Design Week: AI leaders cautiously optimistic about their creations

Josh Lovejoy, staff interaction designer at Google

Design Week Portland event highlights challenges and opportunties for AI. 

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The robots are coming, and even their creators are concerned about what they can do.

Tech leaders discussed the challenges and opportunities for Artificial Intelligence during a Design Week Portland event last night. Particle Design, a user design firm that’s worked with Dreamworks and moovel, hosted the talks at its Southeast Portland Headquarters.

Grim AI news has been piling up recently. Congress grilled Facebook CEO Mark Zuckerburg for ten hours over the Cambridge Analytica scandal. An autonomous vehicle killed a pedestrian in Tempe.

IMG 1154Particle Design CEO Crystal Rutland charts the evolution of user interface design.

In the wake of these events, speakers appeared wary of the power of their creations.

A Google designer worried that we’re not getting enough face time. “We live in this duality space,” said Josh Lovejoy, who heads user design for Google Clips. “In the rush to document and remember we live much of our lives on a screen.”

Particle CEO Crystal Rutland skirted the big AI ethics questions. But she hinted at the Facebook and Tempe woes. “Good user design,” she said, “can make the difference between someone being happy and someone leading a campaign to delete your app.”

Both speakers remained bullish on AI’s potential. Driving and making safety decisions, Rutland said, “are roles that need to be replaced by autonomy.”

Some cities scaled back on AVs after the Tempe crash, but not Oregon. A Department of Transportation task force on autonomous vehicles convened in Salem this morning.

Rutland walked through a brief history of computer design. In the beginning was a command interface—lines of code.Next up: a graphic interface with little icons. The iPhone debuted the natural interface, requiring  swiping, pressing and zooming with our fingers.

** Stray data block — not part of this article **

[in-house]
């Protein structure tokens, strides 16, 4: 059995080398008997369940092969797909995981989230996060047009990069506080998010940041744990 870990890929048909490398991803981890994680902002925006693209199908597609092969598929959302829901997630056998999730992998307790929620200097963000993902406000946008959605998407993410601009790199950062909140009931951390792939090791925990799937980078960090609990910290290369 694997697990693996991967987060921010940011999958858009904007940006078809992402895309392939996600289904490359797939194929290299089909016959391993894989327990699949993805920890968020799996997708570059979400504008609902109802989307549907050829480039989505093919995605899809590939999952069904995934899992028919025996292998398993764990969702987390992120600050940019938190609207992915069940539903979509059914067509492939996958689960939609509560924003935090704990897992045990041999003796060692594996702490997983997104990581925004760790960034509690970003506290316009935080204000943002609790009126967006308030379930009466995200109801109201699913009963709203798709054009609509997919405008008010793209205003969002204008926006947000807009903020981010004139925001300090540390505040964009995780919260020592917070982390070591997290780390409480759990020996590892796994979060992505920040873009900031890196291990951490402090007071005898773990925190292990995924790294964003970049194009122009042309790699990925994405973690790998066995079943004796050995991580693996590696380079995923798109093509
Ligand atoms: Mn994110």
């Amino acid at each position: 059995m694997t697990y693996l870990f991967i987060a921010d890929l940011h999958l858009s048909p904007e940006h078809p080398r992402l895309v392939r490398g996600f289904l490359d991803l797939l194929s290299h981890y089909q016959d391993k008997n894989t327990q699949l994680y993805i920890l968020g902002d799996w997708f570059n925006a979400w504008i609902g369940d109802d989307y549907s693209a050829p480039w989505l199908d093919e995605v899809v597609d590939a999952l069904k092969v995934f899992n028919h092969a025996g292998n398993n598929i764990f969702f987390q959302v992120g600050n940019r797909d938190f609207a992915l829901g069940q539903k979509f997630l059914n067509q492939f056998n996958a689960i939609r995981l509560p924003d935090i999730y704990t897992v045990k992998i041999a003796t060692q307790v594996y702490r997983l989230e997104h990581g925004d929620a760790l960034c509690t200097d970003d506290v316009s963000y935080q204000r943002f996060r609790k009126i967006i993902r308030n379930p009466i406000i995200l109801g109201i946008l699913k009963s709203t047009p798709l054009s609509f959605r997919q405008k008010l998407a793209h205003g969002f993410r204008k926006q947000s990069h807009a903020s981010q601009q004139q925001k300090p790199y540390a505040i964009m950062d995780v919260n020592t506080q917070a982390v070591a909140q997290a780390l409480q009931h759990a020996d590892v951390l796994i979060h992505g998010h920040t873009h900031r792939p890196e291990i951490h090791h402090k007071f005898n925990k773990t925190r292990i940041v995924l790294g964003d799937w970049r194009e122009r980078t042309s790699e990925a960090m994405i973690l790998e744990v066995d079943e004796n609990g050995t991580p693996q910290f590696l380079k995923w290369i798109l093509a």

The next revolution, Rutland said, will be cognitive interface. Our computers will behave more like our own brains.   

Lovejoy did his best to allay fears of automation. “Machine learning can’t do anything a human can’t do,” he said.

Google Clips, a  smart camera, automates videography. It identifies your kids and dogs, and takes seven-second clips of them. It can discern good lighting from bad lighting. It knows when your hand is covering the lens.

Then it wades through the thousands of clips and picks the best ones to show you.

“The job of AI should not be finding a needle in the haystack,” Lovejoy says. “It should be pushing as much hay away as possible so we can find it.”

 Good AI design, Lovejoy said, leaves in a human element. Instead of choosing all the best photos, the camera shows users a range of good and bad. The human operator makes the final call.

“The job of AI should not be finding a needle in the haystack,” says Lovejoy.  “It should be pushing as much hay away as possible so we can find it.”

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